Based on the facts in this case it appears that a thorough pre-trial investigation must be conducted to determine the motive for the complaining witness to change his story. Massachusetts General Laws 268 § 13B states that the crime of witness intimidation requires proof that (1) an individual was a witness in a stage of a criminal proceeding, and that the defendant (2) willfully endeavored or tried to influence the witness, (3) did so by means of intimidation, force, or threats of force, or the offering of inducements, and (4) did so with the specific intent of influencing the witness. Based on Massachusetts case law, it is not necessary that charges be lodged at the time of any alleged intimidation. “Any stage of a criminal proceeding” may encompass actions committed by a defendant before the police was called or the alleged crime was reported. For example, the authorities often charge a defendant with “intimidation of a witness” when a complainant alleges that the defendant took his or her phone in an effort to prevent the reporting of a crime.

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Actor Charlie Sheen has been arrested and charged with menacing a deadly weapon, second-degree felony assault and criminal mischief. According to The Aspen Daily News, upon conviction, felony menacing usually carries a potential sentencing range of one to three years in prison, and second-degree assault usually carries a range of two to six years in prison. Criminal mischief in Colorado does not include a mandatory minimum prison sentence upon conviction.

Sheen’s arrested was prompted by a 911 call to the police from his wife Brooke Mueller. According to reports, an argument began when Meuller informed Sheen that she wanted a divorce and custody of their twin boys. Mueller claimed that Sheen grabbed her by the upper neck and threatened her with a knife. It has been reported that Mueller had high levels of alcohol in her system at the time she made the report. As we all know, there are two sides to every story. Sheen denies his wife’s allegations. This type of case is categorized as a case of “domestic violence.” When police are called to a residence because of an allegation of “domestic abuse” usually one of the parties is arrested and it is usually the man.

If you have been arrested and charged with a crime of domestic violence you must have an experienced Massachusetts defense lawyer on your side. In most circumstances, the police advise the complaining party of his or right to have a civil restraining order. The standard for the issuance of a restraining order is low. Although a restraining order is a civil order, criminal charges may issue if there an allegation that the restraining order has been violated.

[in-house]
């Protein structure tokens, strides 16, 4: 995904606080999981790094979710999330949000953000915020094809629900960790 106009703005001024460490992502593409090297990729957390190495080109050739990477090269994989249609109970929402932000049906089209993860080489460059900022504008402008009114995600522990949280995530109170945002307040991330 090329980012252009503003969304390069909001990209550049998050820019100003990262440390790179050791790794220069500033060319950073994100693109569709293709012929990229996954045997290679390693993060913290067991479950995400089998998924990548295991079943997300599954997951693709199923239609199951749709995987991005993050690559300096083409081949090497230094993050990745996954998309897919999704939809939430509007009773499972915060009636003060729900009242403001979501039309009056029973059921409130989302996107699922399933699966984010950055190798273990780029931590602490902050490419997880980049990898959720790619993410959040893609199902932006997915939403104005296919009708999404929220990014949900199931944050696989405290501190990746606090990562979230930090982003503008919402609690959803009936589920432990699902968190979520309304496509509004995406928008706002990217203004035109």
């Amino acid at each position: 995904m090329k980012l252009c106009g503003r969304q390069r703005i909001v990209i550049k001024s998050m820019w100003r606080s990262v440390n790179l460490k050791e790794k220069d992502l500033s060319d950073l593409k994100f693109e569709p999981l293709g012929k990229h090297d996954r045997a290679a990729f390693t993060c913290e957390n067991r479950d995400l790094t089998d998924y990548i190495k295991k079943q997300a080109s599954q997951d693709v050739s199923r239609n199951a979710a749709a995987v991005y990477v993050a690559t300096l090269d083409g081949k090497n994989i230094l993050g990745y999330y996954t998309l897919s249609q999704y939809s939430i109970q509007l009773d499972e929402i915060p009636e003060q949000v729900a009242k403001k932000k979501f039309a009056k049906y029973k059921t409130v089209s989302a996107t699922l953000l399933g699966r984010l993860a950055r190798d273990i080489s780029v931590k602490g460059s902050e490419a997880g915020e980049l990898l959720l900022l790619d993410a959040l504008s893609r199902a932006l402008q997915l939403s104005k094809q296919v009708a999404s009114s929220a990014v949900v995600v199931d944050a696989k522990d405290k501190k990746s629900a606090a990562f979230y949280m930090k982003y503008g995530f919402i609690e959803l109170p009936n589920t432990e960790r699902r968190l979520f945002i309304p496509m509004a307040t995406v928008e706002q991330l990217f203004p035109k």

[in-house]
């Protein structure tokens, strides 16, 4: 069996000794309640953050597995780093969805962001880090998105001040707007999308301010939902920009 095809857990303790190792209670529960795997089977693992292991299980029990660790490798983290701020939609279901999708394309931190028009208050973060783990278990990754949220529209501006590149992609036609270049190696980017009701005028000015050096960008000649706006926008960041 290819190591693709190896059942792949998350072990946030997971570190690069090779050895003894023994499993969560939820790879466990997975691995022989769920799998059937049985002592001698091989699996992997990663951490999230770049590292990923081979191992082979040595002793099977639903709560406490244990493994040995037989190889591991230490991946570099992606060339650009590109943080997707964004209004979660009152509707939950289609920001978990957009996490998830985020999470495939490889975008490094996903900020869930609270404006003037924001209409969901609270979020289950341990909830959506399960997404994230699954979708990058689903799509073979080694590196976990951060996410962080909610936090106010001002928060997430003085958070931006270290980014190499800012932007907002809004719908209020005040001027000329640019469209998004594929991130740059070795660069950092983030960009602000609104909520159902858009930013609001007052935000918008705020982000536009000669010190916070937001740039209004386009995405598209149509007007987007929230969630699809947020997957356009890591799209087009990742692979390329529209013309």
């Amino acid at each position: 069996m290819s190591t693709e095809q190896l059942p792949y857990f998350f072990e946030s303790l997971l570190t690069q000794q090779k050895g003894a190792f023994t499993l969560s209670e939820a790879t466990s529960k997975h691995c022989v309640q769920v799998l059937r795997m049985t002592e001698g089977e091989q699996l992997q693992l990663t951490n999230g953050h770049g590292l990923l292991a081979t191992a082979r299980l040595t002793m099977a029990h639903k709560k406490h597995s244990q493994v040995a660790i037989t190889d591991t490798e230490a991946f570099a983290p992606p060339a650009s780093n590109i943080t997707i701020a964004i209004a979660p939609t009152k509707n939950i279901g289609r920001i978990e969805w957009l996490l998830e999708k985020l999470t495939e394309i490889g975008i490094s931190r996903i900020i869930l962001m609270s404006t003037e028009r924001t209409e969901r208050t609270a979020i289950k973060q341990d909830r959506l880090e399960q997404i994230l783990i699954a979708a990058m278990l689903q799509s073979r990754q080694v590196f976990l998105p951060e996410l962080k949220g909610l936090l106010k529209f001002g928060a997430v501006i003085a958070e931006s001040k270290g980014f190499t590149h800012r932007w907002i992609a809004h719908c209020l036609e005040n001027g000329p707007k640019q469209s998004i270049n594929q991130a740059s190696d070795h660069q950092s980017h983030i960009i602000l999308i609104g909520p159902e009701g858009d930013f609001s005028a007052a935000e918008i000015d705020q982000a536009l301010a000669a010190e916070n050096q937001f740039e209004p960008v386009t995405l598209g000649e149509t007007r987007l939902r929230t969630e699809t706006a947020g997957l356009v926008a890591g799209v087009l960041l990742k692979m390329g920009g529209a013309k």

If you have been charged in a case of “domestic violence,” developing a strategy and conducting a complete investigation must take place early. Based on the facts of the case it is often important to document and/or photograph any injuries to the defendant, interview witnesses and take pictures of the scene in order to mount a successful defense.

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A stop for what police believed would be a routine drunk driving arrest resulted in a Lawrence man, Silver Dubon, being arrested on outstanding warrants for threats, assault and battery and attempted murder. Dubon was initially pulled over on route 110 in Lawrence and charged with speeding, failure to use care in stopping, a marked lanes violation, driving without a license and operating under the influence of alcohol. According to The Lawrence Eagle Tribune, after the police determined the identity of the driver, he faced additional charges. Reports indicate that the outstanding warrants relate to a case of alleged domestic violence dating back to 2008. Although all of the facts of the case are not known at this time, the Tribune reports that over one year ago Dubon allegedly had an argument with his wife that escalated into a physical fight.

In Massachusetts operating under the influence of alcohol and assault and battery are considered misdemeanor offenses. Assault and battery by means of a dangerous weapon and attempted murder are felonies. A charge is a misdemeanor when the most that a defendant could be sentenced to is a committed sentence in jail or in the house of correction. If the potential penalty for a crime is committed time in state prison then the offense is considered a felony.

If you have been charged with a crime you should have an experienced Boston defense attorney on your side. If you are facing charges in Peabody, Lowell or Lawrence having a local defense lawyer on your side can make a big difference in the outcome of your case. In cases where a defendant is charged with “domestic violence” a 209 A civil restraining order is often sought by the complaining witness. Although the order itself is civil, a criminal charge may issue if there is an allegation of a violation of the order. Thus, preventing the issuance of the order by having an attorney present your side of the case is crucial.

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Angel Mejia, a Lawrence Police Detective, was arrested and charged with assault and battery on his sixteen year old daughter. According to The Lawrence Eagle Tribune, Mejia had a confrontation with his teenage daughter when he caught her attempting to sneak into the house at 5:45 a.m.. It is alleged that Mejia pushed his daughter onto the pavement, where she struck her face and suffered bruises and scrapes. It has been reported that the Detective also pushed her against the garage door and the refrigerator. This type of case is often categorized as a case of Domestic Violence and taken very seriously by prosecutors and the court system. Due to the fact that Mejia routinely works with prosecutors in the Lawrence District Court the case has been specially assigned to an Essex County Assistant District Attorney usually assigned to the Peabody District Court. The Detective was released and ordered to abide by any conditions ordered by the Department of Children and Family Services. Mejia is currently scheduled to return to court on December 21, 2009. The Tribune did not indicate whether the sixteen year sought a 209A restraining order against her father.